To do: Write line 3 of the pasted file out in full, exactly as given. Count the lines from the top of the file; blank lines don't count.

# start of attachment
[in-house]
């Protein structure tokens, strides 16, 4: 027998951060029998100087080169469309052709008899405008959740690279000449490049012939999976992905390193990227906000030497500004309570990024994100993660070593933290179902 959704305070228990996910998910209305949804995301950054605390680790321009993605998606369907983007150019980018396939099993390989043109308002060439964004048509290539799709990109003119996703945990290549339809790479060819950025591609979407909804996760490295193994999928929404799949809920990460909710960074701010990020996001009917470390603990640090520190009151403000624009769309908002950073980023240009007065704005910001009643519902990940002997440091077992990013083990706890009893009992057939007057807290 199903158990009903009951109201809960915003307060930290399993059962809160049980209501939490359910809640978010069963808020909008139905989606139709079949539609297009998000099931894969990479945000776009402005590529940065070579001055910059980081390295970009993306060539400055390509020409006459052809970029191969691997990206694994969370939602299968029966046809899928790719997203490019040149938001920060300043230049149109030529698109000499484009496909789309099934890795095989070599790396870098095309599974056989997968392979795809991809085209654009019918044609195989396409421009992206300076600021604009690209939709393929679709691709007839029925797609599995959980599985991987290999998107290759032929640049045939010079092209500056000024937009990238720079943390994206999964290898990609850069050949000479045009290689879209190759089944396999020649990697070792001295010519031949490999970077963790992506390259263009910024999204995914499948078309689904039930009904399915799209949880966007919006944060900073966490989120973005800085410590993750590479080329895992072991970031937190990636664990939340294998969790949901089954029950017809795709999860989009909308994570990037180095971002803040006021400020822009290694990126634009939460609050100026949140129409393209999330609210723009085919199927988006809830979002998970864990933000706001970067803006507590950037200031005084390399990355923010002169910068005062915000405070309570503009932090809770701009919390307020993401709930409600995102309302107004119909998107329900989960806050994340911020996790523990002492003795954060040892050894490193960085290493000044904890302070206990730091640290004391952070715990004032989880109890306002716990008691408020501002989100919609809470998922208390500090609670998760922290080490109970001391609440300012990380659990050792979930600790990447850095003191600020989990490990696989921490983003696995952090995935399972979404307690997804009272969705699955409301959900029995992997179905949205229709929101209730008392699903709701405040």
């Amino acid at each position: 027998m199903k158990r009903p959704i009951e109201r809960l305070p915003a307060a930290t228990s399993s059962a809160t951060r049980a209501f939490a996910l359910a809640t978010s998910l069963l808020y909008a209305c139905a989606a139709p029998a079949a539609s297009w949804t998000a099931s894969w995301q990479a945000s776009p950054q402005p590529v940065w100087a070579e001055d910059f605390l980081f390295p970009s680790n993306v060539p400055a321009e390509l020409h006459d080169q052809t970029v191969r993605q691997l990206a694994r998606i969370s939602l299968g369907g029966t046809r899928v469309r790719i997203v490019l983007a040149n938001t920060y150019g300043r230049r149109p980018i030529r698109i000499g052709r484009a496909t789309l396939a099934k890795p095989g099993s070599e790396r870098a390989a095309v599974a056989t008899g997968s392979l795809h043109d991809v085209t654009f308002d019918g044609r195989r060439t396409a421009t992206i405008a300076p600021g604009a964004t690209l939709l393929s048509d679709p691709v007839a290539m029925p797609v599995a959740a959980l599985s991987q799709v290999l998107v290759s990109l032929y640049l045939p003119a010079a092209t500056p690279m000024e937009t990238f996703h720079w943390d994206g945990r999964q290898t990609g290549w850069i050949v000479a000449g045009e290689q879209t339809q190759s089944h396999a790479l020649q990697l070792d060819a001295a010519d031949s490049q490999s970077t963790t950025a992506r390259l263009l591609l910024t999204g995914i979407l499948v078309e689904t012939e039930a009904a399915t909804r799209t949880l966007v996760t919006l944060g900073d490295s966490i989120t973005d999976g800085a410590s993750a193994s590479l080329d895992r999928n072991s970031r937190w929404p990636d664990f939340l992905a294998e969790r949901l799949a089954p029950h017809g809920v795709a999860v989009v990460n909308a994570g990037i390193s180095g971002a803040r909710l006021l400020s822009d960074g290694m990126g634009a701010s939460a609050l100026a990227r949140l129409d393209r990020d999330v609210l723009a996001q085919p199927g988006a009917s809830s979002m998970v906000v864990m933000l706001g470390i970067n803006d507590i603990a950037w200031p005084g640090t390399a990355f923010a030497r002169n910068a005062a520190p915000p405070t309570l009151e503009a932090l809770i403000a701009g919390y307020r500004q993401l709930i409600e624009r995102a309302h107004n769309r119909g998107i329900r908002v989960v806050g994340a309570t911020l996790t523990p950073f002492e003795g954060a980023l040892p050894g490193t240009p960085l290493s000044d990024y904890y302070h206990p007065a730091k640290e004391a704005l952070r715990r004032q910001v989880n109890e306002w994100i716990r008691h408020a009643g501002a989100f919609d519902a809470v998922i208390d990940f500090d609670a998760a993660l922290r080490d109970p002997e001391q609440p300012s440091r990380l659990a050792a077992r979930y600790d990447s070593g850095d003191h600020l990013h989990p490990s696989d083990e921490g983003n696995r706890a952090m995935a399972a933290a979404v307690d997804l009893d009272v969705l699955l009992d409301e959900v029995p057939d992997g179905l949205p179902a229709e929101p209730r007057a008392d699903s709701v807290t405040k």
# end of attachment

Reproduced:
């Amino acid at each position: 027998m199903k158990r009903p959704i009951e109201r809960l305070p915003a307060a930290t228990s399993s059962a809160t951060r049980a209501f939490a996910l359910a809640t978010s998910l069963l808020y909008a209305c139905a989606a139709p029998a079949a539609s297009w949804t998000a099931s894969w995301q990479a945000s776009p950054q402005p590529v940065w100087a070579e001055d910059f605390l980081f390295p970009s680790n993306v060539p400055a321009e390509l020409h006459d080169q052809t970029v191969r993605q691997l990206a694994r998606i969370s939602l299968g369907g029966t046809r899928v469309r790719i997203v490019l983007a040149n938001t920060y150019g300043r230049r149109p980018i030529r698109i000499g052709r484009a496909t789309l396939a099934k890795p095989g099993s070599e790396r870098a390989a095309v599974a056989t008899g997968s392979l795809h043109d991809v085209t654009f308002d019918g044609r195989r060439t396409a421009t992206i405008a300076p600021g604009a964004t690209l939709l393929s048509d679709p691709v007839a290539m029925p797609v599995a959740a959980l599985s991987q799709v290999l998107v290759s990109l032929y640049l045939p003119a010079a092209t500056p690279m000024e937009t990238f996703h720079w943390d994206g945990r999964q290898t990609g290549w850069i050949v000479a000449g045009e290689q879209t339809q190759s089944h396999a790479l020649q990697l070792d060819a001295a010519d031949s490049q490999s970077t963790t950025a992506r390259l263009l591609l910024t999204g995914i979407l499948v078309e689904t012939e039930a009904a399915t909804r799209t949880l966007v996760t919006l944060g900073d490295s966490i989120t973005d999976g800085a410590s993750a193994s590479l080329d895992r999928n072991s970031r937190w929404p990636d664990f939340l992905a294998e969790r949901l799949a089954p029950h017809g809920v795709a999860v989009v990460n909308a994570g990037i390193s180095g971002a803040r909710l006021l400020s822009d960074g290694m990126g634009a701010s939460a609050l100026a990227r949140l129409d393209r990020d999330v609210l723009a996001q085919p199927g988006a009917s809830s979002m998970v906000v864990m933000l706001g470390i970067n803006d507590i603990a950037w200031p005084g640090t390399a990355f923010a030497r002169n910068a005062a520190p915000p405070t309570l009151e503009a932090l809770i403000a701009g919390y307020r500004q993401l709930i409600e624009r995102a309302h107004n769309r119909g998107i329900r908002v989960v806050g994340a309570t911020l996790t523990p950073f002492e003795g954060a980023l040892p050894g490193t240009p960085l290493s000044d990024y904890y302070h206990p007065a730091k640290e004391a704005l952070r715990r004032q910001v989880n109890e306002w994100i716990r008691h408020a009643g501002a989100f919609d519902a809470v998922i208390d990940f500090d609670a998760a993660l922290r080490d109970p002997e001391q609440p300012s440091r990380l659990a050792a077992r979930y600790d990447s070593g850095d003191h600020l990013h989990p490990s696989d083990e921490g983003n696995r706890a952090m995935a399972a933290a979404v307690d997804l009893d009272v969705l699955l009992d409301e959900v029995p057939d992997g179905l949205p179902a229709e929101p209730r007057a008392d699903s709701v807290t405040k």